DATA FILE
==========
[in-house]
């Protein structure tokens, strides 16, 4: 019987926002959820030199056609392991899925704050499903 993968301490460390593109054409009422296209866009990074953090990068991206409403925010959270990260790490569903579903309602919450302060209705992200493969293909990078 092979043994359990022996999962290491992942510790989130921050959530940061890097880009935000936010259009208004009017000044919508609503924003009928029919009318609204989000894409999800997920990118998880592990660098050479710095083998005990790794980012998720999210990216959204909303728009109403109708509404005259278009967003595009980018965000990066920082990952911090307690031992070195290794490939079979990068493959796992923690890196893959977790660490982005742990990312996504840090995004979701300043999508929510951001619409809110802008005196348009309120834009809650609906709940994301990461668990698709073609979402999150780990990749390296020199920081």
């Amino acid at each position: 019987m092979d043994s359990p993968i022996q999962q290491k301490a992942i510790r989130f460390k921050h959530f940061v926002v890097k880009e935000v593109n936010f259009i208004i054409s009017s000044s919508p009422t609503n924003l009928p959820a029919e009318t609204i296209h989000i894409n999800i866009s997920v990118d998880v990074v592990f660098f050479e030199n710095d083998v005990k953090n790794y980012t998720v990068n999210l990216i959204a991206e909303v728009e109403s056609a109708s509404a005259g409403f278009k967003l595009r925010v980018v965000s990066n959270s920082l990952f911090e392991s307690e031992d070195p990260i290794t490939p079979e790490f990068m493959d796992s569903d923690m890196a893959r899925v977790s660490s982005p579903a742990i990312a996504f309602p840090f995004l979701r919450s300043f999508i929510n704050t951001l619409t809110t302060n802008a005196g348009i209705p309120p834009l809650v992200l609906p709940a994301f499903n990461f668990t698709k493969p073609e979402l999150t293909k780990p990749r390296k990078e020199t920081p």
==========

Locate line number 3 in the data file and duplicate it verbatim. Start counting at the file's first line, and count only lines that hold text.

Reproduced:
């Amino acid at each position: 019987m092979d043994s359990p993968i022996q999962q290491k301490a992942i510790r989130f460390k921050h959530f940061v926002v890097k880009e935000v593109n936010f259009i208004i054409s009017s000044s919508p009422t609503n924003l009928p959820a029919e009318t609204i296209h989000i894409n999800i866009s997920v990118d998880v990074v592990f660098f050479e030199n710095d083998v005990k953090n790794y980012t998720v990068n999210l990216i959204a991206e909303v728009e109403s056609a109708s509404a005259g409403f278009k967003l595009r925010v980018v965000s990066n959270s920082l990952f911090e392991s307690e031992d070195p990260i290794t490939p079979e790490f990068m493959d796992s569903d923690m890196a893959r899925v977790s660490s982005p579903a742990i990312a996504f309602p840090f995004l979701r919450s300043f999508i929510n704050t951001l619409t809110t302060n802008a005196g348009i209705p309120p834009l809650v992200l609906p709940a994301f499903n990461f668990t698709k493969p073609e979402l999150t293909k780990p990749r390296k990078e020199t920081p």